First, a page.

First and foremost, if there were a strong sense of urgency and purpose, ways may be found to preserve Hickory Swamp. To wit: The county has expressed a willingness to work with the Township in supporting efforts to acquire the Alfieri property. Specifically, in a conversation with [private conversation ] of the County Planning Office, if the Township made the effort to publicly take steps to identify the portion of Hickory Swamp, and adjacent Sawmill Brook, the county would be an active partner in efforts to negotiate terms with the property owner.
Secondly, adherence to the Municipal Land Use Law will result in a denial of this application. Regardless of the town's previous determination of a complete application, the applicant's responsibilities were far from fulfilled. For example, water run off calculations were wrong - the applicant did not include the hundreds of thousands of gallons of water entering the site from the Greek property. In this vein, when I appeared at the Planning Department counter, spattered in mud, the former staff person insisted there were no wetlands at the site. He then stated he never visited the site and did not know if there were wetlands present. My survey of the site yielded several bodies of standing water in ditches, and additional wetlands habitat that were not identified by the applicant.
If the township had inspected the site, they would have known of these existing conditions. A thorough review of soils conditions (including severe slopes) and flood hazard areas by staff would have also proven the applicant's submission as both incorrect and incomplete. I could go on, but these examples illustrate the MLUL was violated by the applicant, but the law's standards are still in effect. It is up to the Planning Board/Township to require compliance.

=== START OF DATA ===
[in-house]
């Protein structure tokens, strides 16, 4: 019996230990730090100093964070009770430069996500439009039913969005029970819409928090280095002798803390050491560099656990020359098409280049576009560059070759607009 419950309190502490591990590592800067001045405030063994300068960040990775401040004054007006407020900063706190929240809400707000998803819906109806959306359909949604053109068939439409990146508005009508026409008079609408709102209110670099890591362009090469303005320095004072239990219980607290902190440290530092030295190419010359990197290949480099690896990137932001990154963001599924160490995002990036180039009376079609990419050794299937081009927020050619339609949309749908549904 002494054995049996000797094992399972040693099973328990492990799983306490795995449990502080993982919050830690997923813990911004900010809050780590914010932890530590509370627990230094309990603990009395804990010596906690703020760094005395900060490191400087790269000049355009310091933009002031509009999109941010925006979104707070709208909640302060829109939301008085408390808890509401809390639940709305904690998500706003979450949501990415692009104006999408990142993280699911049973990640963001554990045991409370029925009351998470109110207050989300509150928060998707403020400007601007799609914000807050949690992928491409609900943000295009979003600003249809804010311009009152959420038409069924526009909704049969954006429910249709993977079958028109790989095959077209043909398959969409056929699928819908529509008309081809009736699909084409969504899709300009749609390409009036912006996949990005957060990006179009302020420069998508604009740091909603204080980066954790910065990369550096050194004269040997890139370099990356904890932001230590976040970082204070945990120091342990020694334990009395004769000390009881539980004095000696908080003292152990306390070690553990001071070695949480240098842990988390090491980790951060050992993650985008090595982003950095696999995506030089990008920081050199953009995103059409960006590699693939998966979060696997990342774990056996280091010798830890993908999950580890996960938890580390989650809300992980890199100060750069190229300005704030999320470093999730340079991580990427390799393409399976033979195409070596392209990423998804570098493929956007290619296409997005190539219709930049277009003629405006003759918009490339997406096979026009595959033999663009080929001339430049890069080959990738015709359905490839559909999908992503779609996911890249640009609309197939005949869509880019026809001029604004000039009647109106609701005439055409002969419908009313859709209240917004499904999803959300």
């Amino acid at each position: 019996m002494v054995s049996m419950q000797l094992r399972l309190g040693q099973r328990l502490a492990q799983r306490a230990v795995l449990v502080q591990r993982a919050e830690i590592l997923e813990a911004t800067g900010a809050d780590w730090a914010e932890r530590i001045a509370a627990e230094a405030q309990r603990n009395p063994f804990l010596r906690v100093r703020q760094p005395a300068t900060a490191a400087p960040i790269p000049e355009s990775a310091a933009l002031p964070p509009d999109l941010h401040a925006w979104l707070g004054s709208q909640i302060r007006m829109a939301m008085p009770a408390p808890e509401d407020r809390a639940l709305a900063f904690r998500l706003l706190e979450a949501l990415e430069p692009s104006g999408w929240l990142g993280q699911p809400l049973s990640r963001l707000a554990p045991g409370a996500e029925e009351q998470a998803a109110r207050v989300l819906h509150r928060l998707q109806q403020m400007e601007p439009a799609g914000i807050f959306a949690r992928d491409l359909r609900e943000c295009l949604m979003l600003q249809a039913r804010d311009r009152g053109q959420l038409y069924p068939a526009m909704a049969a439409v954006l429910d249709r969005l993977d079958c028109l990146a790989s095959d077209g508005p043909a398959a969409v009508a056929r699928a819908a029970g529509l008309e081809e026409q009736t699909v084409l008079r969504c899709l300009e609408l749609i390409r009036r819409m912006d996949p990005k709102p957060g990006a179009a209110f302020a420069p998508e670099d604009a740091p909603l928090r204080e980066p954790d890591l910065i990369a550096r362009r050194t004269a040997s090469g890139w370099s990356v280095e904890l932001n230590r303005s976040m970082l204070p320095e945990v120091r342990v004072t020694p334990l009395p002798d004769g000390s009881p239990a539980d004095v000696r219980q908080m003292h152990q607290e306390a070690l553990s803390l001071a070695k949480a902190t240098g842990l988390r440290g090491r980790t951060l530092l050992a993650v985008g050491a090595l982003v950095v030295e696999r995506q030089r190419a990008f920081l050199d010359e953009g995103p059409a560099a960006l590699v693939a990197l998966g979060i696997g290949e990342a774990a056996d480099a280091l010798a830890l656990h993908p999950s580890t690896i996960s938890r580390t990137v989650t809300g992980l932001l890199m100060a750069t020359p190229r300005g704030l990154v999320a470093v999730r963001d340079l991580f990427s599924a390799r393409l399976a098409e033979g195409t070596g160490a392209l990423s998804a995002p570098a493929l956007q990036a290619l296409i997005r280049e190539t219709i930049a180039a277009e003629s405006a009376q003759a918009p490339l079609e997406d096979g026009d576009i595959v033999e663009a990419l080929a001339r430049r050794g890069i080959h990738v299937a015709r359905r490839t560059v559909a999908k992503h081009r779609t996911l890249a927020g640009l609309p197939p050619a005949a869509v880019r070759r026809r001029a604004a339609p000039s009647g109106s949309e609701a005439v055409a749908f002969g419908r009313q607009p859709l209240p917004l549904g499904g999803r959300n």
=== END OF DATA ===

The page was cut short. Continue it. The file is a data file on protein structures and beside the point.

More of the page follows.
So, whether or not the judge requires a new wetlands survey, the township certainly has the weight and authority of law to require compliance with the land use law. Such compliance would result, in the minimum, of a severely curtailed development, possibly to the point of it not being economically feasible to the developer. Regarding the prior agreement, it is a maxim of law that if the original act (agreement in this case) is flawed, it is null and void. Additionally, the affordable housing folks were not aware of the environmental restrictions at the time of the agreement.
Coupled with the massive development of nearly 2,000 new housing units in the Redevelopment Zone, there is more than enough opportunity to place affordable housing in an area that has existing services.
The bottom line is elegantly simple. If the town wishes to find a way to preserve Hickory Swamp, the law IS on its side. I've battled David Sampson in court, Tom Kelso, and a host of others over these very same issues. It took private citizens to accomplish what elected officials chose not to do. I suggest the following course: Township Environmental Commission, then Council and the Mayor all take formal action to declare the intent to conserve Hickory Swamp:
1.Township works with Middlesex County open space and the supporting planning office to work together (with the state Green Acres) to present a united front in discussions with Mr. Alfieri.
2. The Township exploits (fulfill) the requirements of the MLUL which will cause the site plan to be severely restricted.
3. Citizens work with the township, county, and other open space/water protection groups in a cooperative partnership to at least try to make this happen.
As a historian and a preservationist and with nearly forty years of waging successful fights, I know that these suggestions will yield a far different outcome if the township does something.
If the township chooses not to act to at least try to save Hickory Swamp, the public will know. I will be very glad to assist in this endeavor to save a truly unique landscape in a rapidly-urbanizing East Brunswick.